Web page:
September 25, 2016
Oyakodon: Japanese Chicken & Egg Rice Bowl
Oyakodon, or "parent-child rice bowl" (in reference to the use of both chicken and egg in the same dish) is a beloved Japanese comfort food. It is simple food, quickly and easily prepared, packed with protein and satisfaction. It is also cooked without any additional fat, which means it doesn't taste or feel heavy.
It can be a wetter or drier dish, but in all the different oyakodon I've eaten over the years, the biggest point of variation that I've encountered is the amount of onions used. But, like many recipes that are based on loose formulae, you can really make your own decision about the relative levels of pretty much all of the ingredients, so once you know the basic formula and general ingredients, you can make it however you like. I like a moderate amount of onions and I add fresh ginger to mine, which isn't exactly canon, but goes beautifully.
This dish can also be halved for a simple supper for one.
2 cups hot, cooked Japanese rice
1 uncooked chicken breast or 2 chicken thighs
1 small-to-medium yellow onion
3 coins of fresh ginger
2 eggs, lightly beaten
1-2 tablespoons less-sodium Japanese soy sauce
1 tablespoon mirin
2 tablespoons sake
1/2 teaspoon sugar
1 cup vegetable stock (you can also use dashi, kombu stock)
1 green onion
Togarashi pepper blend, to taste
Peel and halve the yellow onion, and slice thinly lengthwise. Stack the ginger coins, and slice them into thin slivers. Clean the green onion, and slice it thinly on a steep angle. Slice the chicken breast horizontally into two filets, and slice those crosswise into strips.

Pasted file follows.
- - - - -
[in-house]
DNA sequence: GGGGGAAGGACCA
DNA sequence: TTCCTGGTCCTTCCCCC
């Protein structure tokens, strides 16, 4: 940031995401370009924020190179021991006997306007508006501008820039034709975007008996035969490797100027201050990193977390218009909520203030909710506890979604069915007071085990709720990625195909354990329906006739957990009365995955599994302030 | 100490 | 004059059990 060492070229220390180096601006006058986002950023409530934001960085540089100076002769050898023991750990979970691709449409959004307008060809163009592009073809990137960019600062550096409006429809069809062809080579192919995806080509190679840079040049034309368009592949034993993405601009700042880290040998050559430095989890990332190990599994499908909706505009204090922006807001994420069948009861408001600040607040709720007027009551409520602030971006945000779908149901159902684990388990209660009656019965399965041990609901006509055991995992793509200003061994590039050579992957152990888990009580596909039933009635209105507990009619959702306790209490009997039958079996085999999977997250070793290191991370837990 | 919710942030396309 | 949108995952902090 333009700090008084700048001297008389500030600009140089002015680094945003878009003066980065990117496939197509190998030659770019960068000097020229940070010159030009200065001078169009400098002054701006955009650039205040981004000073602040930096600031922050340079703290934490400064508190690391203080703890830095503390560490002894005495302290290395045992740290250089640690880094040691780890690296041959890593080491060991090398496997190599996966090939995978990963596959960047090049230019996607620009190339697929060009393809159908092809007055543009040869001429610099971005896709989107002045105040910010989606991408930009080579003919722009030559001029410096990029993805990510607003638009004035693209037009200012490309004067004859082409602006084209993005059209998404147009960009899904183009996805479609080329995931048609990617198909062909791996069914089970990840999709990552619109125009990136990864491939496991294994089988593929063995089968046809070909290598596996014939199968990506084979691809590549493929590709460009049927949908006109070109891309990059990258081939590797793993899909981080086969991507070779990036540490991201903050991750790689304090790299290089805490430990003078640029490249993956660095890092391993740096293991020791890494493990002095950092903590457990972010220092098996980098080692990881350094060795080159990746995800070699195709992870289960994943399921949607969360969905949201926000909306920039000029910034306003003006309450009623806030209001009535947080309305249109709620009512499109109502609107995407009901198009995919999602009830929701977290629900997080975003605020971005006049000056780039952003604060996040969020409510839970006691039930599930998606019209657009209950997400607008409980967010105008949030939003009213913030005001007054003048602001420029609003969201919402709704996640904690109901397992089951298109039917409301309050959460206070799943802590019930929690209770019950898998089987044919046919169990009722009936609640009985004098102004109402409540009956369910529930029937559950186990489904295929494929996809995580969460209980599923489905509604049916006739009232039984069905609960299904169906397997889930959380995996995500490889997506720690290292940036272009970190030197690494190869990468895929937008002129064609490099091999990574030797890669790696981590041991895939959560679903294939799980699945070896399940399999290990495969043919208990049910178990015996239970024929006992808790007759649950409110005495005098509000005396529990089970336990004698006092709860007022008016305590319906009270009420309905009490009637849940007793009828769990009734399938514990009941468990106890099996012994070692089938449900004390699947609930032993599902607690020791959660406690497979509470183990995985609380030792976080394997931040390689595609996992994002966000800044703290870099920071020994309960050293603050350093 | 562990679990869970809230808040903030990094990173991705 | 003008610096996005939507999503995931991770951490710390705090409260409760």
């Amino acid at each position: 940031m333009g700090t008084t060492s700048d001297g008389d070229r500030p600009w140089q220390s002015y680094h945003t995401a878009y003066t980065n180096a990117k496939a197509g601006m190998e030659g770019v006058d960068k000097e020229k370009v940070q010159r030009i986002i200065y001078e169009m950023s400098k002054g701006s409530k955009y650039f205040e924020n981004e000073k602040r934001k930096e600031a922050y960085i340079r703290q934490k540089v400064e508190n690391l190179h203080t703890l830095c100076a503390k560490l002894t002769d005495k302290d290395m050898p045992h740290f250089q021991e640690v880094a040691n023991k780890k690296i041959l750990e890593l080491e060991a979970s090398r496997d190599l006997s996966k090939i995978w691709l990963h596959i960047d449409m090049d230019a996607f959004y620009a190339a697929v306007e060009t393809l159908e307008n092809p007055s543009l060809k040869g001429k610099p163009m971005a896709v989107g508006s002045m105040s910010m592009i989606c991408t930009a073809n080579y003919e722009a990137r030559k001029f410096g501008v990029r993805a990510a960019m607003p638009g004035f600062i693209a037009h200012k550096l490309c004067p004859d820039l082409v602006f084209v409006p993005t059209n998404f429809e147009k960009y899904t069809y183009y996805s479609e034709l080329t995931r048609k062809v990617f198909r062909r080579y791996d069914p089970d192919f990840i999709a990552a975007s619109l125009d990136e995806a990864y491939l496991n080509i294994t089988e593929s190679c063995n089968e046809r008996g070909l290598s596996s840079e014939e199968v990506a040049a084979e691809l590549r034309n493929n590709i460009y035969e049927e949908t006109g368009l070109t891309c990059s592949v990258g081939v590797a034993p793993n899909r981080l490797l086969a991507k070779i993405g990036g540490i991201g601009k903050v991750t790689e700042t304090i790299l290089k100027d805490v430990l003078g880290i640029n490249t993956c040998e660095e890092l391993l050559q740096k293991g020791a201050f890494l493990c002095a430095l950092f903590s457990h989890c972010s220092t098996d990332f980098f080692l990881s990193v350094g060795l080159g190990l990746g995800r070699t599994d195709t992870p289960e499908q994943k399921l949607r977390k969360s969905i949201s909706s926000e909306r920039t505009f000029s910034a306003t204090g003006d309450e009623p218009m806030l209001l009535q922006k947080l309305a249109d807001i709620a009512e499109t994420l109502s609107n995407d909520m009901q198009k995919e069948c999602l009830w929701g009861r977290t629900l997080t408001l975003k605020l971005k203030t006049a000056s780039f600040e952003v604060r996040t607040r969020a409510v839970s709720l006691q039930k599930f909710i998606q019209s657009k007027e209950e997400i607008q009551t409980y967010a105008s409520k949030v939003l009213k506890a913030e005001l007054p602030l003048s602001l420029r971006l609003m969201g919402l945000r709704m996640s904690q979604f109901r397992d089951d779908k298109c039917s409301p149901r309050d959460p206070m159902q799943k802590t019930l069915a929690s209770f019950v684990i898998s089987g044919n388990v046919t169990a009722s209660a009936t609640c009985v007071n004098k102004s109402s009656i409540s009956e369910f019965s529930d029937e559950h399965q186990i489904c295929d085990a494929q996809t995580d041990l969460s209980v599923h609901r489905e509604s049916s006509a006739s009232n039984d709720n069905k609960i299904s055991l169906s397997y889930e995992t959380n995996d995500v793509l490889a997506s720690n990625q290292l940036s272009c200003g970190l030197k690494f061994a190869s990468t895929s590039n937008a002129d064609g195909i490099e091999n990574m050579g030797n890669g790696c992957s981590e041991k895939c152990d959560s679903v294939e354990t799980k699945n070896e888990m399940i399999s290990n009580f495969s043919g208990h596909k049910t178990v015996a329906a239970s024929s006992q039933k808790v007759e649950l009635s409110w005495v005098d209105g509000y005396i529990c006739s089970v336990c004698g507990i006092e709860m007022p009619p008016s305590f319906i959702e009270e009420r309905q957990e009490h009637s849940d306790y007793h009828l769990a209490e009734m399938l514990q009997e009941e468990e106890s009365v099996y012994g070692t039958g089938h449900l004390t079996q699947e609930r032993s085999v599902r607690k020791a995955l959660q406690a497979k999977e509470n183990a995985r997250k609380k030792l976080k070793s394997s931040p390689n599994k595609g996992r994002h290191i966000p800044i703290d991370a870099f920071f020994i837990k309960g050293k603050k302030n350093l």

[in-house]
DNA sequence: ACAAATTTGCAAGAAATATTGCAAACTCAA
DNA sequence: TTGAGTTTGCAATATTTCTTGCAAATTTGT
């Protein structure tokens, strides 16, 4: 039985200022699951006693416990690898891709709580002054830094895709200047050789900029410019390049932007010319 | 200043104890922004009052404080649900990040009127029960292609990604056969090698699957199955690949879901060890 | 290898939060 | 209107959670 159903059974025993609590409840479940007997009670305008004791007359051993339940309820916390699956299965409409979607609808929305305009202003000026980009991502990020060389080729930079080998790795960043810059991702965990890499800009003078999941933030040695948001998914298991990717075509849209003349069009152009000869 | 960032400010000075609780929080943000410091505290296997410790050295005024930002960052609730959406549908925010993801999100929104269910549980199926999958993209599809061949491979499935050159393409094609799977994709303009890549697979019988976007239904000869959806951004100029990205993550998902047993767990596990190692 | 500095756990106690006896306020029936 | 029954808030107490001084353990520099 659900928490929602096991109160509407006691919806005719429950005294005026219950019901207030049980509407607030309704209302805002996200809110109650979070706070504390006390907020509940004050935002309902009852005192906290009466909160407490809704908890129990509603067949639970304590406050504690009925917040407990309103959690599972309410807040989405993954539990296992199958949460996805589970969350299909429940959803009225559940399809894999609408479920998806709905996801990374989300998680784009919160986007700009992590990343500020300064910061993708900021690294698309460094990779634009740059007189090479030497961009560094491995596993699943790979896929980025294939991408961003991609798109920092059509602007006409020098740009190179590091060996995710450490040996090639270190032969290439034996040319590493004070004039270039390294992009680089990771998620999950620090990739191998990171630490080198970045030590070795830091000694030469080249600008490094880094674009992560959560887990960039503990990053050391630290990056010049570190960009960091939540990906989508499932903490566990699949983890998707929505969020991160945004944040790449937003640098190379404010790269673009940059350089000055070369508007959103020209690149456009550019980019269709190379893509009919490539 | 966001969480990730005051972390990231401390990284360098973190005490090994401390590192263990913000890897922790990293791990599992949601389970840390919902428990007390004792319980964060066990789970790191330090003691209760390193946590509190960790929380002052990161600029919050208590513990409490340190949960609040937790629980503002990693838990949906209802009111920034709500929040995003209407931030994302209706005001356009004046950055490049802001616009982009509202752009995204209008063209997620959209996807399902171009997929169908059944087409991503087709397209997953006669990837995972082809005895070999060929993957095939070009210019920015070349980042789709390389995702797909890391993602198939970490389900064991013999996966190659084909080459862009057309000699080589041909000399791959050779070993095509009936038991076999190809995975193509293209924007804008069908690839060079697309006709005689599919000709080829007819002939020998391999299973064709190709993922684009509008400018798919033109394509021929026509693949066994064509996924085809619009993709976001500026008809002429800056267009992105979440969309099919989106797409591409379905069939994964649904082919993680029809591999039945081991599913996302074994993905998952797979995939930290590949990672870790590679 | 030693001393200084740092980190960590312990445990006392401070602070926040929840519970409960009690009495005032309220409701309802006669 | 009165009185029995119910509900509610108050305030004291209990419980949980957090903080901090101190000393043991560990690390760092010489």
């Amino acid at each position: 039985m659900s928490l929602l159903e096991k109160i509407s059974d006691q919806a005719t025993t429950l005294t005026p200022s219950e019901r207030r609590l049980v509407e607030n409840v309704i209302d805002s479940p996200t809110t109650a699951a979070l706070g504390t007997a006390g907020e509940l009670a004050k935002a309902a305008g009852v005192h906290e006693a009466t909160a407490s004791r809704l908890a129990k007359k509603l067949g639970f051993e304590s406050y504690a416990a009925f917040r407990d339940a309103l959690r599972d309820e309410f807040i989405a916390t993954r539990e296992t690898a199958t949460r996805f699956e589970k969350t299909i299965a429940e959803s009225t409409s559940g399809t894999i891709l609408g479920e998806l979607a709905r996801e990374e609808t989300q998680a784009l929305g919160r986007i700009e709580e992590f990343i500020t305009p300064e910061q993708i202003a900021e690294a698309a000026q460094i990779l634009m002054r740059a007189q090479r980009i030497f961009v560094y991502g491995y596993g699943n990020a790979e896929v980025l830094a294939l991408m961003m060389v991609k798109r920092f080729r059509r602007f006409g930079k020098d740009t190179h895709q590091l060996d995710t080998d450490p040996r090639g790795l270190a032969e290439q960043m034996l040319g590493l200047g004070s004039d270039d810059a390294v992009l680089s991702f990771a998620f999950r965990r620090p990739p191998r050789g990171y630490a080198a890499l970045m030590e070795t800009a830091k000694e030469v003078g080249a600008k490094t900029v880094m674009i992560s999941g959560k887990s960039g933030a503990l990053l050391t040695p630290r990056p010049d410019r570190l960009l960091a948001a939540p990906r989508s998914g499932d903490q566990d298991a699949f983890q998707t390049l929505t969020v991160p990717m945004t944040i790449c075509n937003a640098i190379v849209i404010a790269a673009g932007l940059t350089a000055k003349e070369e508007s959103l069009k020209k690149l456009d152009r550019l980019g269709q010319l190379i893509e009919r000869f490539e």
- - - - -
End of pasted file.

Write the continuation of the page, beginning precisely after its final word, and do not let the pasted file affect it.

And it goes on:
In a shallow skillet over moderate heat, heat the stock with the sugar, mirin, saki, and soy sauce. Add the sliced yellow onion and the ginger slices, and push them down into the broth. Once the onions are translucent and a little of the broth has cooked down, add the chicken strips, and push them down into the broth. Cook the chicken for about five to seven minutes or until just cooked through.
Add the beaten eggs in a thin stream, pouring them evenly around the chicken in the skillet, pop the lid on for about 30 seconds until the eggs are just set, during which time you can divide the rice between two bowls. Using a large serving spoon, slide the chicken, onions, and eggs out of the skillet overtop the rice. Pour a little or a lot of the broth around the edges of the bowl to bring extra flavour to the rice.
Top each bowl with green onion and a sprinkle of Togarashi, and serve (I also added some toasted sesame seeds).
Traditionally, the egg is added at the very last minute (into the individual bowls, even), and cooked solely by the heat of the broth, chicken and rice, but I prefer to let the eggs set a bit more. If you're not sure how safe your eggs are to consume raw, definitely cook them through.